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Is Sex and the City a good thing?
December 7, 2004 7:32 AM   Subscribe

Is Sex and the City, or is it not, a worthwhile pastime? Is it an assault on the very essence of our human-ness, or does it teach women to be strong and independent in a man's world, or is it neither of these things and something else entirely? And finally, can a man who hates the show and a woman who loves it coexist in the same romantic relationship? Can they have amazing sex, at least?
posted by radiosig to Media & Arts (45 answers total)
 
It was an opportunity for vicious satire that decided to love its targets instead, like if AbFab was a glorious celebration of people like Edina and Patsy (and Saffy, for that matter).

It least that's what I was hoping it would be when I first heard it described. But I'm not really in the target audience. So if people like it, good for them. De gustibus and all that...
posted by PinkStainlessTail at 7:49 AM on December 7, 2004


Kind of a gay question.

I think it's worthwhile. It has four stereotypical types of women in it, but they all share a common bond, that is, inner strength and independence. Sure Miranda is neurotic, but she basically stuck with one guy through the end (which occassional speed bumps). She even had his child. Charlotte was crazy but "pure", the rest, well, I have no idea. You get the picture.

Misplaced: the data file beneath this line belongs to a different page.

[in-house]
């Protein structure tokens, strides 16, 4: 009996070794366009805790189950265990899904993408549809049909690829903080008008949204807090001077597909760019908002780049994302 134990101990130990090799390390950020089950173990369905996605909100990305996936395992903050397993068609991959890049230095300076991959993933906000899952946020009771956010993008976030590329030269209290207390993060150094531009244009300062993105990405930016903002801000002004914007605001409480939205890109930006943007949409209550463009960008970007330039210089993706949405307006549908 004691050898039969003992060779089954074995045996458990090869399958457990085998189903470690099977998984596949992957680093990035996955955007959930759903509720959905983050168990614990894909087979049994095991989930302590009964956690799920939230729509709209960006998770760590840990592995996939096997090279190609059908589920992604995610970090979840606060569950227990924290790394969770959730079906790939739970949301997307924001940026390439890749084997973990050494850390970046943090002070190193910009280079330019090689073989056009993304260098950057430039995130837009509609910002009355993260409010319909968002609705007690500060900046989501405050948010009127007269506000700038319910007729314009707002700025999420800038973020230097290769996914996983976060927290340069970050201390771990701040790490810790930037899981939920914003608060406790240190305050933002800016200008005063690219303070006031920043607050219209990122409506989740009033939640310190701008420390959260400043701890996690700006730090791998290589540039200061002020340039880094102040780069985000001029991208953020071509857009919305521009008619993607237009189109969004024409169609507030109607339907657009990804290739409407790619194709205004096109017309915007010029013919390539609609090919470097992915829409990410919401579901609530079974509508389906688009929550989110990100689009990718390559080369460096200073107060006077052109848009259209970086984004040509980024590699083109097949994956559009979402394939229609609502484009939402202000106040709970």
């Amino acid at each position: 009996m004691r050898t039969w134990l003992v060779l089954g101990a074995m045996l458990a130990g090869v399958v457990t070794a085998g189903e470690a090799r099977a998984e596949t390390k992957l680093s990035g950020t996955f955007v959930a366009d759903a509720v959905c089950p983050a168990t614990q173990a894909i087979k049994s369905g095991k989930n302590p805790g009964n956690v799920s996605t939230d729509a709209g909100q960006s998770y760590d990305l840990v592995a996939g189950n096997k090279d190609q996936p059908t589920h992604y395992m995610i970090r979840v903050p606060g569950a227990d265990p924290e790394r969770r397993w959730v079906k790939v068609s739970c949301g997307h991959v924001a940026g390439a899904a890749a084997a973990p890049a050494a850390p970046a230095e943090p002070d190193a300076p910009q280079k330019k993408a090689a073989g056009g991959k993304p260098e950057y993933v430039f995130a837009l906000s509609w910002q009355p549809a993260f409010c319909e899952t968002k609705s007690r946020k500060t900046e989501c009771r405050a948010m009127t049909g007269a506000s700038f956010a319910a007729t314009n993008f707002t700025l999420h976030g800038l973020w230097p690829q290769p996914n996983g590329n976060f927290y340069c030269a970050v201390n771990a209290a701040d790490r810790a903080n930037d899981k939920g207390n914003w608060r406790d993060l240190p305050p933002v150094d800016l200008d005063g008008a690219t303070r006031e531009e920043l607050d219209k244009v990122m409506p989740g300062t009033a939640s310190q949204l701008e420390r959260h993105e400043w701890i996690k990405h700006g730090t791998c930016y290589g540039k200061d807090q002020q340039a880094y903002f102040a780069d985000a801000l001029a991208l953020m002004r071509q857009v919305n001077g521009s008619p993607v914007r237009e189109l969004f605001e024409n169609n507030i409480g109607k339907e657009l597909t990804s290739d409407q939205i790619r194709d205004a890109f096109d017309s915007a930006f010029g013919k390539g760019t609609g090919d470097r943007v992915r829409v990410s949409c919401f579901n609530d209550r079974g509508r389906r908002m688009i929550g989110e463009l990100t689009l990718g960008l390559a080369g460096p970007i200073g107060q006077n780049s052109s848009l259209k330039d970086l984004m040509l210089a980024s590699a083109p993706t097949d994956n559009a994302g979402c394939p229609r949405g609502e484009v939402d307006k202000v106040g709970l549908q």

I would say that depending on why the man hates the show the relationship might have a tough time of things. If he hates it because he believes one thing about womanhood, but she loves it because she believes something else about womanhood, well then no, I don't think they have much chance. But stranger things have happened.

Yes.
posted by taumeson at 7:50 AM on December 7, 2004


"which occassional" = "with occassional"
posted by taumeson at 7:50 AM on December 7, 2004


Lisa Rosman says: It rocks.
posted by muckster at 7:51 AM on December 7, 2004


No to #1, yes to the last question.
posted by yerfatma at 7:59 AM on December 7, 2004


I adore SATC, on a whole bunch of levels. Most superficially, it's a gay boy's wet fashion dream: gorgeous women wearing even more gorgeous clothes, sleeping with gorgeous (well...) men, living in faaaaaaaabulous apartments in NYC. Deeper, it really does cover, in a way that is accessible to most people, how unbearable the dating scene can be, and how growing up is not a process that stops when you're 25, or 35, or 45.

Your relationship can obviously survive... there's got to be things you love that your lady doesn't, yeah? So... you don't bore her with (say) football, and she doesn't bore you with SATC. Fair deal.

As for the sex, that's really between the two of you, isn't it? ;)
posted by dirtynumbangelboy at 8:17 AM on December 7, 2004


it is to the 21st century what clara bow movies were to the 1920s -- an idealised, middle/upper class vision of "what now" feminism (ie: "we've got the right to vote, to work, to use birth control, and to be independent, cute and sexy. what now?"), something candy-like that probably shouldn't be taken too seriously. if you want to go into feminine stereotypes, let me give you a masculine corollary: does following sports "assault the very essence" of your humanity? can a man who loves football and a woman who hates it coexist in the same romantic relationship?

just off the top of my head, is all.
posted by pxe2000 at 8:17 AM on December 7, 2004 [1 favorite]


mrs c. and I watch it now and then. We find we can't take the outfits seriously, especially in the later series.
posted by carter at 8:30 AM on December 7, 2004